Red and Apparently Dead

Published on: 20:49PM Oct 20, 2017


Market Watch with Alan Brugler

October 20, 2017

Red and Apparently Dead

A glance at the weekly change table below shows a lot of red numbers, and not by just fractions of a percent.  The notable exceptions (soy oil, hogs, oats) had good fundamental stories for the week. For the rest, the main theme for most of the week was a lack of price volatility. Options traders in particular were complaining that there was no vol to sell, and buying cheap options doesn’t work if there are no signs of life in the underlying.  The market appeared dead, but rolled over into those losses before the weekend. The stock market was the mirror image, again with little volatility but marching to new all time highs. The two are likely related. The risk models suggest more commodity exposure when stocks are selling off, which they aren’t. The hot money is staying in equities until there is a clear bullish story to chase.

Corn futures fell 2.34% over the course of the week. Throughout the week, the USDA reported a combined 506,000 MT in private export sales of US corn for 17/18 delivery to Unknown destinations, Mexico, and Spain. The US corn harvest should show excellent progress in next week’s Crop Progress as a majority of the country was dry this week. Monday’s report showed harvest moving just 6% over last week at 28% on Sunday, which lagged the average of 47%. Condition ratings gained 1 point to 366 on the Brugler500, compared to the long term average of 371. The USDA Export Sales report indicated another strong report of 1.255 MMT in 17/18 sales during the week ending 10/12. Shipments on the other hand were at a disappointing 339,252 MT for that week. Consultant Informa trimmed their expected 2018 US corn acreage 1.42 million acres, to 90.46 million acres. The CFTC Commitment of Traders report showed spec traders adding another 7,747 contracts to their net short position during the week that ended 10/17. Their net position on that date totaled -170,684 contracts in corn futures and options.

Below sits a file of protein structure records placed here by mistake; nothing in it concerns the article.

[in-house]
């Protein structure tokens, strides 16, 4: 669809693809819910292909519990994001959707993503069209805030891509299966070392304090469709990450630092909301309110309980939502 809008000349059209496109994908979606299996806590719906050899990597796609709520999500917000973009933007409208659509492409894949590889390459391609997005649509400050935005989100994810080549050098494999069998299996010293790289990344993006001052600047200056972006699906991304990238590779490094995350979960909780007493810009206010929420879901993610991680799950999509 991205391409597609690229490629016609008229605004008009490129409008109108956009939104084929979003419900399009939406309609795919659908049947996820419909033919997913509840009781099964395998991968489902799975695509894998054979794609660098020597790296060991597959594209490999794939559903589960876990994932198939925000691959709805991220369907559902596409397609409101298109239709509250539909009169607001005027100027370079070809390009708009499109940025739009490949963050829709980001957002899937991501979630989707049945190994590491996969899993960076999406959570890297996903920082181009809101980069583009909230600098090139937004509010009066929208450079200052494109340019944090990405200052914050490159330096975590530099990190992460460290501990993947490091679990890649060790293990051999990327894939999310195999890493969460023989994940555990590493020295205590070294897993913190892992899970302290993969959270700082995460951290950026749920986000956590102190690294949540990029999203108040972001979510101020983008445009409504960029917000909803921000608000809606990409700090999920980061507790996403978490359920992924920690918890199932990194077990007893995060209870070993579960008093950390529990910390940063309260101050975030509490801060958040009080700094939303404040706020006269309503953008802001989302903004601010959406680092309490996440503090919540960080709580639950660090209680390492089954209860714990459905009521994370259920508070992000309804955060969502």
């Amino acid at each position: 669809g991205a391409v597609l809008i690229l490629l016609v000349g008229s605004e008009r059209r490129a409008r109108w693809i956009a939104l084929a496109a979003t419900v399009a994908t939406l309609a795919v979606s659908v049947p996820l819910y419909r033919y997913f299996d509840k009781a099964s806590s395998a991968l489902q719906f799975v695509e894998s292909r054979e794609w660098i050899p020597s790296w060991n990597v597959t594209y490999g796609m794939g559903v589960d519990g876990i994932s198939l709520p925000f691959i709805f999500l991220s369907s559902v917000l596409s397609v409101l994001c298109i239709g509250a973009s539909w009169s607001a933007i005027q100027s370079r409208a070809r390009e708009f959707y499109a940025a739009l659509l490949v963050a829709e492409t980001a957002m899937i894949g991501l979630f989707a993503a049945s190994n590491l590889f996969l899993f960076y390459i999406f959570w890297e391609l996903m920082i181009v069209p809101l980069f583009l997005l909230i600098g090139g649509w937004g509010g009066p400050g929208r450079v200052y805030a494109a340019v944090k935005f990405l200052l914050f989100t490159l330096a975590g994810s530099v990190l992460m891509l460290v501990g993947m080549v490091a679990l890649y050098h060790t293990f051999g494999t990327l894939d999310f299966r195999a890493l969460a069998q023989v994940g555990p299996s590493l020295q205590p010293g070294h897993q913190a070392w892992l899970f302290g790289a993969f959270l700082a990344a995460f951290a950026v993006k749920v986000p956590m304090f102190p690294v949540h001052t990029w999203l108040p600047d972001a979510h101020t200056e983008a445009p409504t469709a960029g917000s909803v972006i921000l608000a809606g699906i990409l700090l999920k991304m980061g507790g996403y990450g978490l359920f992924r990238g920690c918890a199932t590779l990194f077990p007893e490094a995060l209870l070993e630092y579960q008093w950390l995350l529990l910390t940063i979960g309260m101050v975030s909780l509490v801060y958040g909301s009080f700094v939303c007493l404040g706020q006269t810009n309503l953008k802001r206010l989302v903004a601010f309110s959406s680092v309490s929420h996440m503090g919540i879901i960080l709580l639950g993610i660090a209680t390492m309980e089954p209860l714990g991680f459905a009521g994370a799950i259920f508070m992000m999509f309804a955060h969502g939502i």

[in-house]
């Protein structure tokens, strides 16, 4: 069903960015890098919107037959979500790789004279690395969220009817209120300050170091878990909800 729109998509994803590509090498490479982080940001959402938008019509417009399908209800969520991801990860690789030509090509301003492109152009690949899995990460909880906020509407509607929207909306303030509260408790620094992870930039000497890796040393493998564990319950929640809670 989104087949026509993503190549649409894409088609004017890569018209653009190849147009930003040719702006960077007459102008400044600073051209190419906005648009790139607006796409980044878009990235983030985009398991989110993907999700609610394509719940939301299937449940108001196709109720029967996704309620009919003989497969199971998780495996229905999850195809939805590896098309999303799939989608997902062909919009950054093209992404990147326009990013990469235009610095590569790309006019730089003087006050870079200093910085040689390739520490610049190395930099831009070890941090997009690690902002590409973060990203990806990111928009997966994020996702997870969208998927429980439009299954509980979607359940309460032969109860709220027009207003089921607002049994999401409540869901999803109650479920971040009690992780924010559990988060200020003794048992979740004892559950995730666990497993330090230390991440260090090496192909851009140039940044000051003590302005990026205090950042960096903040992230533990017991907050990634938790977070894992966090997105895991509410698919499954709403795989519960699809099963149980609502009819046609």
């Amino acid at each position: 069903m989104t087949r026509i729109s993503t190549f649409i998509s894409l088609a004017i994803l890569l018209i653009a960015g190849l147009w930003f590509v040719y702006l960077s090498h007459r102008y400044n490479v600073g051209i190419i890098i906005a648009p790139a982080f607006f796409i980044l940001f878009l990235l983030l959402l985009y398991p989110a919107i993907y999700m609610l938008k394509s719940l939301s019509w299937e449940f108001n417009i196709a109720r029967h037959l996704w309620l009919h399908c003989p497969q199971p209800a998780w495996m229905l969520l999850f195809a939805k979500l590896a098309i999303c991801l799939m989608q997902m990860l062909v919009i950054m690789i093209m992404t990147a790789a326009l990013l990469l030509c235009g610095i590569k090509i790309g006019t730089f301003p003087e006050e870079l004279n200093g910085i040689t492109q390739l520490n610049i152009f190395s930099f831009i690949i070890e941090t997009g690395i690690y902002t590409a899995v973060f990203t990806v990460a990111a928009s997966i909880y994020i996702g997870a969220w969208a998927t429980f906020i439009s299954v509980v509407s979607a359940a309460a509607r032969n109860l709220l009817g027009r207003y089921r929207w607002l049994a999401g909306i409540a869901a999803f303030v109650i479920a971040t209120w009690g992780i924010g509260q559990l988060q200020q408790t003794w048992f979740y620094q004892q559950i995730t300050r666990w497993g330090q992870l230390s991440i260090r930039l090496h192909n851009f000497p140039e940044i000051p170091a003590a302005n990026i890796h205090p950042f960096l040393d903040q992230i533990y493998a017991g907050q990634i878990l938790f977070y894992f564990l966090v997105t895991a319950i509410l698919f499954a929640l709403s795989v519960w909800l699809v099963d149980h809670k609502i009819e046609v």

Wheat futures were lower in all exchanges again this week. KC HRW and CBT SRW were down 3.09% and 3.07%, respectively. MGE HRS was the firmest but still lost 0.61%. The USDA Crop Progress report on Tuesday showed winter wheat 60% planted, vs. the average of 71%. It also listed the crop as 37% emerged, compared to the 5 year average of 43%. Export sales for the week ending October 12 jumped 3.5 times the previous week at 615,432 MT. Managed money spec funds in KC wheat futures and options went 5,505 contracts more bearish last week. They went home net short 4,662 contracts on October 17. In Chicago wheat futures and options, they increased the size of their CFTC net short position another 9,963 contracts to -77,692.














% Chg









CBOT Wheat







KCBT Wheat







MGEX Wheat














Soy Meal







Soybean Oil







Live Cattle







Feeder Cattle







Lean Hogs